Beamish, Sir George Robert (1905–67), rugby international and air marshal, was born 29 April 1905 in Dunmanway, Co. Cork, son of Frank George Beamish of Carthall, Coleraine, Co. Londonderry, inspector of schools for Ireland, and Mary Elizabeth (‘May’) Beamish (née Graham), teacher, originally from London. Educated at Dunmanway national school, Coleraine Academical Institute, and RAF College Cranwell, he was commissioned in 1924; on passing out he received the sword of honour as the best all-round cadet. For the next three years he served as a pilot with No. 100 Squadron and later took an instructor's course at the Central Flying School.
He played rugby for the RAF, Leicester, and Midland Counties, and appeared twenty-five times for Ireland (1925–33), which made him Ireland's most capped no. 8 for almost fifty years. Over 6 ft (1.83 m) tall and weighing over 16 stone (101.6 kg), he was a dynamic ball carrier and powerful tackler and was nicknamed ‘the Irish Hercules’ by the press. Out of the game from injury (1926–8), he returned to play a leading part in Ireland's first win over England at Twickenham (13 February 1929). He captained Ireland when they shared the international championship in 1931, and was captain again in 1932. He toured with the Lions in Australia and New Zealand in 1930, playing twenty-one games in all (more than any other player on the tour), including all five tests. In 1931 he captained the East Midlands team that inflicted the only tour defeat on the visiting Springboks. In his day he was regarded as one of the best forwards in the game, and was much admired in New Zealand as one of the best foreign forwards ever to play there. He was also RAF golf champion (1925) and heavyweight boxing champion (1929).
In 1941 he took charge of RAF forces in Crete and escaped only on the last night of the allied evacuation. Later that year he was given command of a light bomber wing of the Desert Air Force. In 1942 he was appointed senior air staff officer of No. 1 Tactical Air Force and played an important role in directing air operations in North Africa and Sicily, gaining a reputation as an unflappable, rock-like figure. Aged 37 he became the first RAF-trained officer to be promoted to air commodore. At the end of 1943 he was appointed AOC of No. 44 Group and six months later of No. 45 (Transport) Group. He became air ADC to George VI (1944) and president of the RAF selection board after the war. In August 1947 he was appointed director of weapons at the air ministry and in 1949 commandant of the RAF College Cranwell. He was AOC Iraq (1950–52), director general of personnel at the air ministry (1952–4), AOC Transport Command (1954–5), and AOC-in-C Technical Training Command (1955–8). He was made CBE (1942), KCB (1955), and promoted air marshal (1956).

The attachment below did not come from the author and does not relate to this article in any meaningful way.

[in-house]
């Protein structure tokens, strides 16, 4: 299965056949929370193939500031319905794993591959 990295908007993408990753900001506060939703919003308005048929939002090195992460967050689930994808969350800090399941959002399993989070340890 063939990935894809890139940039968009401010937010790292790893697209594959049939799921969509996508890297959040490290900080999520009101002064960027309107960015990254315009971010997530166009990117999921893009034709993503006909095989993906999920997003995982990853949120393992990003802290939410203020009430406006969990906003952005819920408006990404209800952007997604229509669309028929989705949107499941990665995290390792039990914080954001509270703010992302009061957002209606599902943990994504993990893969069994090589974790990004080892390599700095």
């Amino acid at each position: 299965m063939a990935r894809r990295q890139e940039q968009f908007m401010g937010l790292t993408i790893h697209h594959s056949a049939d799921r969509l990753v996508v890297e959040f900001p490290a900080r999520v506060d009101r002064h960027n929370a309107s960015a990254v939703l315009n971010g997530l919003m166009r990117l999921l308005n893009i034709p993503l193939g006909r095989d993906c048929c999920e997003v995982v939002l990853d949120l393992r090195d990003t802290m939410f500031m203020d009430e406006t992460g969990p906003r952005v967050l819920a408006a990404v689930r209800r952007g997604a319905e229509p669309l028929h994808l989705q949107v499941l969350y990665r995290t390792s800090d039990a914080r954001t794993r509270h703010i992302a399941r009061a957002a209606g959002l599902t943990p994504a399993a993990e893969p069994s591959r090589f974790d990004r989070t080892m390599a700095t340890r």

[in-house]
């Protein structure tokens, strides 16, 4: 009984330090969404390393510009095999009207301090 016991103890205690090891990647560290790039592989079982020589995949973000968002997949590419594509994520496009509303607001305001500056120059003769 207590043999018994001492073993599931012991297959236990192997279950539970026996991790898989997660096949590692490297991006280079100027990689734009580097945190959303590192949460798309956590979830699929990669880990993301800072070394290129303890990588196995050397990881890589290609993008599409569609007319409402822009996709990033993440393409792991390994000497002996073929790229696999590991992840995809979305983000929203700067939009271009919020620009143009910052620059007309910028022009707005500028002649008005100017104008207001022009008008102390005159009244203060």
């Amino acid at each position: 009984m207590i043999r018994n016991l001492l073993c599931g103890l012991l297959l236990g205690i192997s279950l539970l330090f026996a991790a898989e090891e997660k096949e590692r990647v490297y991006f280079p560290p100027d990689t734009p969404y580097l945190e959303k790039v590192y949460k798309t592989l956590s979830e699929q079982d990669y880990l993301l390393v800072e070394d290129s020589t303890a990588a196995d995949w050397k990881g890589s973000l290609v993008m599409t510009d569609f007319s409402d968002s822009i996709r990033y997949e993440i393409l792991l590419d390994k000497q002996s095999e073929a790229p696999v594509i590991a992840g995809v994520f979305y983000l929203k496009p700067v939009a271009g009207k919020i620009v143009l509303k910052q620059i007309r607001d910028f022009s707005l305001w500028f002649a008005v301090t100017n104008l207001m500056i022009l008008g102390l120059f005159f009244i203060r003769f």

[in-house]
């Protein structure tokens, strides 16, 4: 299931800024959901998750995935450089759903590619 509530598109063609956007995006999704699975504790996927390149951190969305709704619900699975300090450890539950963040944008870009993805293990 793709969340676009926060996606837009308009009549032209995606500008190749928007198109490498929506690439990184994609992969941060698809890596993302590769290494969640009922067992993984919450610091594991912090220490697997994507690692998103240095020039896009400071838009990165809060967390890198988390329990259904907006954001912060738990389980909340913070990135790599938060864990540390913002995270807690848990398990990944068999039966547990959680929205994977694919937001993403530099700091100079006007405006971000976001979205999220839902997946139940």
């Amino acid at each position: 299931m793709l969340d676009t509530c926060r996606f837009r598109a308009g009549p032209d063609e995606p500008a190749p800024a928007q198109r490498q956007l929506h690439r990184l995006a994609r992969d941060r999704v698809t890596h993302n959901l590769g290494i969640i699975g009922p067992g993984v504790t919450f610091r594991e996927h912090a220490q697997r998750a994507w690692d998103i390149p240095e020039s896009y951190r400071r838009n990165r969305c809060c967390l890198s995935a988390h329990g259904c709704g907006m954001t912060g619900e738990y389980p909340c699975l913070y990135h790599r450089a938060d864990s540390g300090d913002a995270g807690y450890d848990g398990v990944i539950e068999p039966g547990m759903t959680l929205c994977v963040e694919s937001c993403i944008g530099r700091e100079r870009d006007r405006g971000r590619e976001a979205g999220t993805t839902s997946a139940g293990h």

After his retirement in January 1958 he lived in Castlerock, Co. Londonderry. He was captain of Royal Portrush Golf Club and served as high sheriff of Co. Londonderry (1962). He died 13 November 1967 in Castlerock; he never married.
All his siblings served in the RAF: Victor (qv) and Charles (1908–84) were both highly decorated RAF fighter pilots who reached the rank of group captain; Cecil (1915–99) became an air vice-marshal and director of the RAF's dental services (1969–73); and his two sisters, Eileen and Kathleen, served as dentists in the WAAF. The Beamish brothers all played rugby for Ulster: Charles was capped twelve times for Ireland as a prop forward and hooker (1933–8) and was the first Irish player to score a try against the All Blacks (1935); Victor was an Irish reserve; and Cecil played for the RAF, Leicester, and the Barbarians.